Appeals Court dismisses suit by female inmates in ND
The 8th U.S.
The 8th U.S. Circuit Court of Appeals dismissed a class action lawsuit Thursday that had been filed in 2003 against North Dakota by female inmates alleging discriminatory conditions in programs and facilities in the state's correctional institutions.
The court found there was no evidence to suggest that any differences in programs or facilities for male and female inmates was caused by gender discrimination.
The court concluded that any differences were based on the smaller female prison population, the need for female inmates to have a separate prison facility and the greater number of female inmates in a minimum custody classification, according to a news release issued by North Dakota Attorney General Wayne Stenehjem.
The female inmates had also claimed a gender-based inequality in the prison industries and vocational programs provided by the Department of Corrections and Rehabilitation in violation of Title IX. That claim also was dismissed by the court, which concluded the differences were based on location, not gender, according to Stenehjem's release.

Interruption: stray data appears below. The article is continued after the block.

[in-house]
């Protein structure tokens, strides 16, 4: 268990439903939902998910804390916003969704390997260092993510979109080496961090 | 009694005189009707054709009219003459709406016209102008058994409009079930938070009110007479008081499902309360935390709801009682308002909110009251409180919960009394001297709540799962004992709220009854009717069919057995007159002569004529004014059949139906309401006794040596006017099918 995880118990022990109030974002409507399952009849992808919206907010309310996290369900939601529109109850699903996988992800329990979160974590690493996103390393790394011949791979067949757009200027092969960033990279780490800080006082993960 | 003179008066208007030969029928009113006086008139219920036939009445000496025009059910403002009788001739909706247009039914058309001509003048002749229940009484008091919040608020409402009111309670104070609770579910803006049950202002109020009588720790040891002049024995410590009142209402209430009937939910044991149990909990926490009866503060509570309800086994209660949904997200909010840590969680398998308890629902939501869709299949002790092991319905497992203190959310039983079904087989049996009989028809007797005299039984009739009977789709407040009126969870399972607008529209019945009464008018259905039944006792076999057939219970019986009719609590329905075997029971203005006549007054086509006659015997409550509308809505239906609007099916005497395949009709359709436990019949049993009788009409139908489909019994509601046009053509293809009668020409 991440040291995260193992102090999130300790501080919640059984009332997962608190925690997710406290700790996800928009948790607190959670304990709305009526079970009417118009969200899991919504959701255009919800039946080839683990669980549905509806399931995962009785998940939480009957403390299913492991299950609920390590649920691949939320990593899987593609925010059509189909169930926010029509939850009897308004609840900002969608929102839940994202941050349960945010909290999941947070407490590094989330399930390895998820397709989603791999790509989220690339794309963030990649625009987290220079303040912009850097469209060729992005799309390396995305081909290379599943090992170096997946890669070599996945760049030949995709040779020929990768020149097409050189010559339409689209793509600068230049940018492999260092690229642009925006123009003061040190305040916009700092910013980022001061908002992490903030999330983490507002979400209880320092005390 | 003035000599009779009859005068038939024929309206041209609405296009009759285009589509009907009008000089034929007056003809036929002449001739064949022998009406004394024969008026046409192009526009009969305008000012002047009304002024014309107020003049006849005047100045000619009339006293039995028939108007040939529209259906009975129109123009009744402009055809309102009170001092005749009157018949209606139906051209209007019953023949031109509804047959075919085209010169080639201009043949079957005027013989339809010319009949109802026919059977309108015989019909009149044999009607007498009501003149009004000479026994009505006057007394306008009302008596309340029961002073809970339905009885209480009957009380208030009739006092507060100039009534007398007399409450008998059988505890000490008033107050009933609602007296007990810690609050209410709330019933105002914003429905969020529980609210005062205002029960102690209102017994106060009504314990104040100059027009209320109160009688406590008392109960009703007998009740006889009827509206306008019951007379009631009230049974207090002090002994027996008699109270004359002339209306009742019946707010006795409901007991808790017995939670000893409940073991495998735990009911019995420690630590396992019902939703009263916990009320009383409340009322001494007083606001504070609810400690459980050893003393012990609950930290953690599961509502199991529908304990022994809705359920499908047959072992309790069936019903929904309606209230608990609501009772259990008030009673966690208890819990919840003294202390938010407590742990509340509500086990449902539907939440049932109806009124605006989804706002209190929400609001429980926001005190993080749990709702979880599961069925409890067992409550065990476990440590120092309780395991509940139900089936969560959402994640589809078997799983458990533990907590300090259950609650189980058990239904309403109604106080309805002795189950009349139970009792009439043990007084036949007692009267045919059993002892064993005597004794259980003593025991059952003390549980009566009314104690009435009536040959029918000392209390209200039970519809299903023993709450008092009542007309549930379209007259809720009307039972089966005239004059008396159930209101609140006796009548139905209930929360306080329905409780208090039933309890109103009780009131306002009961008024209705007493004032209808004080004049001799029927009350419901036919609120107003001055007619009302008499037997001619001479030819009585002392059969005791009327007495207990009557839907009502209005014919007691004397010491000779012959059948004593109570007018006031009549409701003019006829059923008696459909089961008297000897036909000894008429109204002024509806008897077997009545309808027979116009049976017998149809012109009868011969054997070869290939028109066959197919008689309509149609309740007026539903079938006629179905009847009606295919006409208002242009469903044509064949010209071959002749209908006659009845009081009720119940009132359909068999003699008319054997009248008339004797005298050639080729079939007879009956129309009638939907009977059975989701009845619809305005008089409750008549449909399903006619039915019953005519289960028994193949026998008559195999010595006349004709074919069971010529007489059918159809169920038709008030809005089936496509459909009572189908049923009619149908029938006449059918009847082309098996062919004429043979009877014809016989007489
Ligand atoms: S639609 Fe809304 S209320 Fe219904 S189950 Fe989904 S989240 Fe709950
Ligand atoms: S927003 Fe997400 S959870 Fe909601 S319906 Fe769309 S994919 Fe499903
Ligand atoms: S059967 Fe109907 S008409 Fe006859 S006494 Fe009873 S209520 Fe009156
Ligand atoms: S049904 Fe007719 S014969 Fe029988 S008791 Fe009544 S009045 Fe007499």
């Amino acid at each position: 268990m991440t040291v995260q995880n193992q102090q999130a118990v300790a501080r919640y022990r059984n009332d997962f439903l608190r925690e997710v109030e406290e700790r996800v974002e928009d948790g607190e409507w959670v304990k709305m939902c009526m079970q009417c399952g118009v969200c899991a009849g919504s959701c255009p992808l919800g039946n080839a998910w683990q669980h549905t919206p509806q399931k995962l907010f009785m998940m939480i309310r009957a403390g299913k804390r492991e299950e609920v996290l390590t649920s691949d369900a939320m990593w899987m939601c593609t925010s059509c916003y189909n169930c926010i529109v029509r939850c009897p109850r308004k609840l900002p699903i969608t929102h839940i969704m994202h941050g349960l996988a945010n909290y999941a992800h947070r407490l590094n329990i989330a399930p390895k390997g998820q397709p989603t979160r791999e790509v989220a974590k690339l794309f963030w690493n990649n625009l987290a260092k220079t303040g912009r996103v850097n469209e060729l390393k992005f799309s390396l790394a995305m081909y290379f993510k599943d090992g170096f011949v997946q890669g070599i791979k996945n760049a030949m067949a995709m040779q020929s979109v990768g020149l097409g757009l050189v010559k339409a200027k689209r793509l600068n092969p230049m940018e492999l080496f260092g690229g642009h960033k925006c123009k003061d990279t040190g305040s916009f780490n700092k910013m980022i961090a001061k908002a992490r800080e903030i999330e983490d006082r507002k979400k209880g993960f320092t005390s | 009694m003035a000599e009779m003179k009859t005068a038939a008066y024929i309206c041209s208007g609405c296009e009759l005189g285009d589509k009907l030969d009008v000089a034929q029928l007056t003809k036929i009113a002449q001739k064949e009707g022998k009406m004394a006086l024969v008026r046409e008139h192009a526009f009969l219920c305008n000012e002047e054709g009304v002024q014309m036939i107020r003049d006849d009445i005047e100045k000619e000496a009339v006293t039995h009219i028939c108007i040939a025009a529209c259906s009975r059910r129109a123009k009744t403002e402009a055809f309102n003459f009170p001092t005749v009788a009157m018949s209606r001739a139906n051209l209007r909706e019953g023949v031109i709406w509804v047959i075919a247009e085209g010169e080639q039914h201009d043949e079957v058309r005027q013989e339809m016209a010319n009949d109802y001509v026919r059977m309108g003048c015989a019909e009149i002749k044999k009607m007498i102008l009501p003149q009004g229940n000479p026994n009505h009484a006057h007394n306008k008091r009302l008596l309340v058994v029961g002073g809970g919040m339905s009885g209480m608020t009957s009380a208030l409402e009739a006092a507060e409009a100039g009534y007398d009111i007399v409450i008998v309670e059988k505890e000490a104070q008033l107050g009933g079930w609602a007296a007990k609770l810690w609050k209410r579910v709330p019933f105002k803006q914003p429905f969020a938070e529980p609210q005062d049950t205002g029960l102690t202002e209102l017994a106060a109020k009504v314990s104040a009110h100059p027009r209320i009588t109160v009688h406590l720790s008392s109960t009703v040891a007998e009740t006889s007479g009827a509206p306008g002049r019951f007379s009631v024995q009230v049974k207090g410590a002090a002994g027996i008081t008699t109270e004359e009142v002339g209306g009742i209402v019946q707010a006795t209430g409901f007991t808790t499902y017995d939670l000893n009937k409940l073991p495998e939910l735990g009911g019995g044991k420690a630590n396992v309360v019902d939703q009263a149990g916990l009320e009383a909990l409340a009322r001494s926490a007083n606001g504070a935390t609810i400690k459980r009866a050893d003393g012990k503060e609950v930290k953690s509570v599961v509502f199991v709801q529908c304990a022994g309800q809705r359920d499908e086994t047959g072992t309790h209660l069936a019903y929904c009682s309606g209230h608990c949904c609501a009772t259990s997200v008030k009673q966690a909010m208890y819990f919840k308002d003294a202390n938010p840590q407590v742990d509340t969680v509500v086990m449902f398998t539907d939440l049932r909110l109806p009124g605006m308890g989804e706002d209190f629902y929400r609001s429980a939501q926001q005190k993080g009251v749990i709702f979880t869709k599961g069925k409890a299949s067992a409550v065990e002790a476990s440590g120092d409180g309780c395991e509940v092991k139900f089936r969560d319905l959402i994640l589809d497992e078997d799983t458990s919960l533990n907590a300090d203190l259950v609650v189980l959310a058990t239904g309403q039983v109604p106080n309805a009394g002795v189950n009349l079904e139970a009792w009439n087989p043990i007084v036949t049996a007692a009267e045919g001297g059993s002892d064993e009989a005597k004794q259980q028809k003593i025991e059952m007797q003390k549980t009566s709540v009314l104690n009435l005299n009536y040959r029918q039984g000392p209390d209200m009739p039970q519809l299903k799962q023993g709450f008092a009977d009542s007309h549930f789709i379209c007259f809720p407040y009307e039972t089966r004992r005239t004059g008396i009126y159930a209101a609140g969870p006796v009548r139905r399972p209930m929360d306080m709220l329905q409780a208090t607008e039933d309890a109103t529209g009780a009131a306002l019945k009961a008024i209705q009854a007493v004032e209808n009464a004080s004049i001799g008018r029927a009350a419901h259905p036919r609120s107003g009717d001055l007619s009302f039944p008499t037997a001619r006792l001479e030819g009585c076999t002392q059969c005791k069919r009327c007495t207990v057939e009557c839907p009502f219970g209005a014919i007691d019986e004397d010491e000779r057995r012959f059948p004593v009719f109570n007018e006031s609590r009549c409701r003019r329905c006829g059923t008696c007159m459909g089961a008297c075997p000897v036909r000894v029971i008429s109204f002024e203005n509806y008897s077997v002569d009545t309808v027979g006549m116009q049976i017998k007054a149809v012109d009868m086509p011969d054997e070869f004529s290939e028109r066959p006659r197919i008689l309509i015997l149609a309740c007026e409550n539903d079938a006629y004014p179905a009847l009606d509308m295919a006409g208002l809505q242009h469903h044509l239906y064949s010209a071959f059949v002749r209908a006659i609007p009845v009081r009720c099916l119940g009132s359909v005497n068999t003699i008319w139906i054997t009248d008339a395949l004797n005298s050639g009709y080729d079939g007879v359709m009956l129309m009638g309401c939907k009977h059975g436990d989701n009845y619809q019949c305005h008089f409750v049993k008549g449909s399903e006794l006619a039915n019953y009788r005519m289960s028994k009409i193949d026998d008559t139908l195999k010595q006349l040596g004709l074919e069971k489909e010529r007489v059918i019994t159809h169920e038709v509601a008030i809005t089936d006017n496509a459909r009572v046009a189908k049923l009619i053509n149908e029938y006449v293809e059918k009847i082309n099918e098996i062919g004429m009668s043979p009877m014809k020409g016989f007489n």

Stenehjem stated that the court agreed with the state's argument that problems of prison administration and reform are for the executive and legislative branches of government to deal with, not for the courts.
"The 8th Circuit has affirmed that the DOCR's decisions regarding housing and programming for female inmates are based on sound correctional policies for a growing female inmate population," Stenehjem said in the release. His office provides general counsel services to the DOCR.
North Dakota's Risk Management fund paid out almost $112,000 for attorney fees and $22,000 in expenses during the six-year legal dispute, the release said.